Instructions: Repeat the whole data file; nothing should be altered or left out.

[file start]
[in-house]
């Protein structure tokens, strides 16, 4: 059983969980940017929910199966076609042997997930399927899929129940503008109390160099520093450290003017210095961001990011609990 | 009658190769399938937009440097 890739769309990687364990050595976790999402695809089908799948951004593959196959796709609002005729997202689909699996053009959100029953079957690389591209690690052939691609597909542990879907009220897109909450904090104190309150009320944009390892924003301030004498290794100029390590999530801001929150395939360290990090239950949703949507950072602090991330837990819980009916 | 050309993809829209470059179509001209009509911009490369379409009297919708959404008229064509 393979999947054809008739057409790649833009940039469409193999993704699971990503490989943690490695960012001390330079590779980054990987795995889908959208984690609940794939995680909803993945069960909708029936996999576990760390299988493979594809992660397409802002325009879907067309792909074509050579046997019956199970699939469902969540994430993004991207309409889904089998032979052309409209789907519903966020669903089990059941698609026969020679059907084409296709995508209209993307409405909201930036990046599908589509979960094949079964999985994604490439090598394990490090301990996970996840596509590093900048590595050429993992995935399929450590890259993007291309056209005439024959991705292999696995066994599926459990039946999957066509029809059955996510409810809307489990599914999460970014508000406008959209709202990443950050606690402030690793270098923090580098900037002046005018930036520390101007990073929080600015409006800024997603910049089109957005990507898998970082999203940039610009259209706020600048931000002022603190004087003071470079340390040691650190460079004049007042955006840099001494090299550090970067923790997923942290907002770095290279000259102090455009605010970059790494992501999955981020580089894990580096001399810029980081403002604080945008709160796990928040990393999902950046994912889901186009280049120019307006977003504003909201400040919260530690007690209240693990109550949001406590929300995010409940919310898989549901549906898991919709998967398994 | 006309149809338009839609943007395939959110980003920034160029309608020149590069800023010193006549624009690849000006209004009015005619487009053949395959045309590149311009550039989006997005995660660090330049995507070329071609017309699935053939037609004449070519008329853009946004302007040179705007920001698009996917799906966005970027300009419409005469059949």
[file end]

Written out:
[in-house]
């Protein structure tokens, strides 16, 4: 059983969980940017929910199966076609042997997930399927899929129940503008109390160099520093450290003017210095961001990011609990 | 009658190769399938937009440097 890739769309990687364990050595976790999402695809089908799948951004593959196959796709609002005729997202689909699996053009959100029953079957690389591209690690052939691609597909542990879907009220897109909450904090104190309150009320944009390892924003301030004498290794100029390590999530801001929150395939360290990090239950949703949507950072602090991330837990819980009916 | 050309993809829209470059179509001209009509911009490369379409009297919708959404008229064509 393979999947054809008739057409790649833009940039469409193999993704699971990503490989943690490695960012001390330079590779980054990987795995889908959208984690609940794939995680909803993945069960909708029936996999576990760390299988493979594809992660397409802002325009879907067309792909074509050579046997019956199970699939469902969540994430993004991207309409889904089998032979052309409209789907519903966020669903089990059941698609026969020679059907084409296709995508209209993307409405909201930036990046599908589509979960094949079964999985994604490439090598394990490090301990996970996840596509590093900048590595050429993992995935399929450590890259993007291309056209005439024959991705292999696995066994599926459990039946999957066509029809059955996510409810809307489990599914999460970014508000406008959209709202990443950050606690402030690793270098923090580098900037002046005018930036520390101007990073929080600015409006800024997603910049089109957005990507898998970082999203940039610009259209706020600048931000002022603190004087003071470079340390040691650190460079004049007042955006840099001494090299550090970067923790997923942290907002770095290279000259102090455009605010970059790494992501999955981020580089894990580096001399810029980081403002604080945008709160796990928040990393999902950046994912889901186009280049120019307006977003504003909201400040919260530690007690209240693990109550949001406590929300995010409940919310898989549901549906898991919709998967398994 | 006309149809338009839609943007395939959110980003920034160029309608020149590069800023010193006549624009690849000006209004009015005619487009053949395959045309590149311009550039989006997005995660660090330049995507070329071609017309699935053939037609004449070519008329853009946004302007040179705007920001698009996917799906966005970027300009419409005469059949």